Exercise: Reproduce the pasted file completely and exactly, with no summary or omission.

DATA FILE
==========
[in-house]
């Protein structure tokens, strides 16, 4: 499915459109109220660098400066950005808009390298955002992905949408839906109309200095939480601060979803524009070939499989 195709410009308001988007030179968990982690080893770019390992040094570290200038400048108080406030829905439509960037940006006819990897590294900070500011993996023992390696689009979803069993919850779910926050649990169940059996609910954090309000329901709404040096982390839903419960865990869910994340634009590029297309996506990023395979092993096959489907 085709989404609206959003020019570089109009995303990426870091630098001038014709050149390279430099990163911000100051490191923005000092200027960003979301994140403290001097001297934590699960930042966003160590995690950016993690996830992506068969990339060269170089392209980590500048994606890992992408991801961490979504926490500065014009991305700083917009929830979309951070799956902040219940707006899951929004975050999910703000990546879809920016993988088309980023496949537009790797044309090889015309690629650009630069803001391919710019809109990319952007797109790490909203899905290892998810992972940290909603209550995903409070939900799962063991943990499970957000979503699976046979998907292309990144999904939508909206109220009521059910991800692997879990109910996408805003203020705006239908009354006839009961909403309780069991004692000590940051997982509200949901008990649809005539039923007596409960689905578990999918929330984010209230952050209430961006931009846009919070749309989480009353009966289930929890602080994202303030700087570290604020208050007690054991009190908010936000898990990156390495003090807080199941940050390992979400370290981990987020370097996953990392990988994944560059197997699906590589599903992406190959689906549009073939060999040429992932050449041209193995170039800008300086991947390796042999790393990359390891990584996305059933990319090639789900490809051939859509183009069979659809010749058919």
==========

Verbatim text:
[in-house]
């Protein structure tokens, strides 16, 4: 499915459109109220660098400066950005808009390298955002992905949408839906109309200095939480601060979803524009070939499989 195709410009308001988007030179968990982690080893770019390992040094570290200038400048108080406030829905439509960037940006006819990897590294900070500011993996023992390696689009979803069993919850779910926050649990169940059996609910954090309000329901709404040096982390839903419960865990869910994340634009590029297309996506990023395979092993096959489907 085709989404609206959003020019570089109009995303990426870091630098001038014709050149390279430099990163911000100051490191923005000092200027960003979301994140403290001097001297934590699960930042966003160590995690950016993690996830992506068969990339060269170089392209980590500048994606890992992408991801961490979504926490500065014009991305700083917009929830979309951070799956902040219940707006899951929004975050999910703000990546879809920016993988088309980023496949537009790797044309090889015309690629650009630069803001391919710019809109990319952007797109790490909203899905290892998810992972940290909603209550995903409070939900799962063991943990499970957000979503699976046979998907292309990144999904939508909206109220009521059910991800692997879990109910996408805003203020705006239908009354006839009961909403309780069991004692000590940051997982509200949901008990649809005539039923007596409960689905578990999918929330984010209230952050209430961006931009846009919070749309989480009353009966289930929890602080994202303030700087570290604020208050007690054991009190908010936000898990990156390495003090807080199941940050390992979400370290981990987020370097996953990392990988994944560059197997699906590589599903992406190959689906549009073939060999040429992932050449041209193995170039800008300086991947390796042999790393990359390891990584996305059933990319090639789900490809051939859509183009069979659809010749058919």